Pugon de Manila Is Authentic Filipino Food for Those Looking to Try New Things
All the food — like this pancit, chicken adobo and pinakbet — is served in a styrofoam to-go box, even if you're dining in.
Initially, the waitress refused to serve me.
"This one?" she asked, pointing to a dark brown stew in a chafing dish behind the counter.
"That one," I said.
We went back and forth like this for a while. Are you sure? Yes, I'm sure. Really? Really. You want this? I want that.
Eventually she seemed to acquiesce, and she began spooning the thick, chunky stew into a styrofoam cup. Then she stopped. She put down the spoon. She looked at me again, up and down, as if assessing my culinary prowess.
"Why don't I just give you a taste first," she said. "Just to see if you like it."
After even more convincing, I eventually got my bowl of dinuguan, a Filipino blood stew littered with bite-size pieces of chewy, whitish offal. And just as I suspected, I liked it.
The broth — if you can call something that thick and luscious broth — was a deep brown, so brown it was almost black, thanks to the large quantity of pork blood that gives the dish its signature earthy flavor. It looks somewhat like a dark gumbo, but the taste is entirely different. It's gamey and sort of gritty, a product of the combination of chile powder and the barely congealed blood that gives the dish its sour flavor and unusual texture. The grittiness is preventable with some well-timed stirring, but it doesn't really take away from the rich, complex flavor of the gravy, enhanced with slimy bits of offal — an acquired taste, and one authentically Filipino.
Though it may sound shocking or unappetizing to foreigners, it's not unlike British black pudding or Spanish morcilla, both made with pig's blood. Filipino food is heavily influenced by Spanish food and by other cultures and cuisines, particularly those of nearby China, Indonesia and Malaysia, which are in turn influenced by their own colonizing countries. In this sense, Filipino food is sort of a melting pot of different culinary sensibilities, from French pastries to Indian stews.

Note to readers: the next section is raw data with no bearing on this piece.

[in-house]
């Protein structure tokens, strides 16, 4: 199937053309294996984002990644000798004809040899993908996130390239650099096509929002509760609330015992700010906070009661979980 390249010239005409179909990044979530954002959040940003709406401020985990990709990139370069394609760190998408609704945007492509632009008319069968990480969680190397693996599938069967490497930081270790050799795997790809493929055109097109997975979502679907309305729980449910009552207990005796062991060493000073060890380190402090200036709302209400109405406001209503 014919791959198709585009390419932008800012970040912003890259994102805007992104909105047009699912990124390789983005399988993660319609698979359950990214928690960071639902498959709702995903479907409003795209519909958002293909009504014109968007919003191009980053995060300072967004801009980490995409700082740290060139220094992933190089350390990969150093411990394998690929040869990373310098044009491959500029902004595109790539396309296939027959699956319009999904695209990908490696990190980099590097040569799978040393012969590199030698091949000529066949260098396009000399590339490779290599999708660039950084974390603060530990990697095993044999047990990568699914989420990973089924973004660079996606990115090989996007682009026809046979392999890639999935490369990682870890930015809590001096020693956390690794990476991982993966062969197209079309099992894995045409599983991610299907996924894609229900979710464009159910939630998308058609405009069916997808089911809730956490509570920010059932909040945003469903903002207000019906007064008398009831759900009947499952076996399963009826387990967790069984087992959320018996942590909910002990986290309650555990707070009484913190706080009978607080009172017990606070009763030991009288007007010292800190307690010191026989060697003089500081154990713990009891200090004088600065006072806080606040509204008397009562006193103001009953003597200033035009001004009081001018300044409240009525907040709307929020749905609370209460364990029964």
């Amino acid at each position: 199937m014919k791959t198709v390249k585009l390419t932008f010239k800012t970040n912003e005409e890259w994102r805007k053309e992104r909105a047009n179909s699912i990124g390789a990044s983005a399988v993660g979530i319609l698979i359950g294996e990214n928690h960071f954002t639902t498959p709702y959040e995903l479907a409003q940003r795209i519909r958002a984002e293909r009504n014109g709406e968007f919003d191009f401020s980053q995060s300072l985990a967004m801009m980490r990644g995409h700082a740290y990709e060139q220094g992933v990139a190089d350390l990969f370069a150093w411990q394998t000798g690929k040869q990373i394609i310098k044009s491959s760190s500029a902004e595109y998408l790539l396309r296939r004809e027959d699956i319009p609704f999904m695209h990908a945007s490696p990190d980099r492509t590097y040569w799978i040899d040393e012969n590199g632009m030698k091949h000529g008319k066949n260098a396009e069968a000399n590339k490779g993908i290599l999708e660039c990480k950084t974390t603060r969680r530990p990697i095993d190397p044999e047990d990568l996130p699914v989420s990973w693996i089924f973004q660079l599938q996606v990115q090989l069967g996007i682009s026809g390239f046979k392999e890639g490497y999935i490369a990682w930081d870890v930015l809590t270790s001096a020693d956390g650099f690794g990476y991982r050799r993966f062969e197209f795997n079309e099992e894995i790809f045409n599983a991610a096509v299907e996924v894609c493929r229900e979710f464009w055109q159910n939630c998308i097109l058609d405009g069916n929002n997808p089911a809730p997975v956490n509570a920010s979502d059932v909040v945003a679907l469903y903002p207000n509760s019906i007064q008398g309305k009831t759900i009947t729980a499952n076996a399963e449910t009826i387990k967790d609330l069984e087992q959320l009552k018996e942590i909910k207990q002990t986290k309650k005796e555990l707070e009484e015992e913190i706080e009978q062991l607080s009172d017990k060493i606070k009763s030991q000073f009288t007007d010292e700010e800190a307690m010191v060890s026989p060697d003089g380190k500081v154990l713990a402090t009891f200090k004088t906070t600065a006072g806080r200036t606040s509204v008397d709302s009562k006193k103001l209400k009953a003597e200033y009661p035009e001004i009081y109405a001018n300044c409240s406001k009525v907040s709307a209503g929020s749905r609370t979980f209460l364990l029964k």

It's the more unusual offerings that I'm after, though, and Pugon de Manila, which opened in the Medical Center area in March, delivers. Whether I'm craving the salty, pink, shrimp paste-coated vegetables of pinakbet or the earthy dinuguan, I'll find it here. This is a Filipino restaurant for Filipinos unfazed by blood in their stew or innards in their stir-fry. Thanks to the kind staff, it's also a place for people like me who want to expand their horizons and try new things.
Just be prepared to convince the servers that you are, indeed, ready for what they're about to give you.
Compared to the number of other ethnic food joints we have here in Houston, there aren't many Filipino restaurants. There are a few out near Alief, and there's the roaming food truck Flip 'n Patties, but that was about it for the past several years. Then, last September, the Filipino fast-food import Jollibee opened in a shopping center at Main and Kirby, paving the way for Pugon de Manila to open in the same center just a few months later. Could Houston be developing a "Little Manila" in the Medical Center?
Dining at Pugon de Manila is certainly enough to make you think so. On each occasion I ate there, I was the only non-Filipino in the joint. I overheard people speaking to each other in Tagalog, and the flat-screen TV in the dining room blared the odd sounds of a bizarre Filipino game show in which people wore giant grocery bags around their necks and attempted to catch produce being launched at them. I loved it.
For a first-timer, the menu at Pugon de Manila can be about as confusing as that game show. It lists nearly 100 items ranging from baked goods to various stews and veggie dishes, but not all of them are available at any given time. There are about ten chafing dishes set into the front counter, and those are the dishes of the day. Anything else you might want to order is available only for catering or perhaps if you call ahead. Otherwise, you just have to hope that your favorite is one of the daily specials.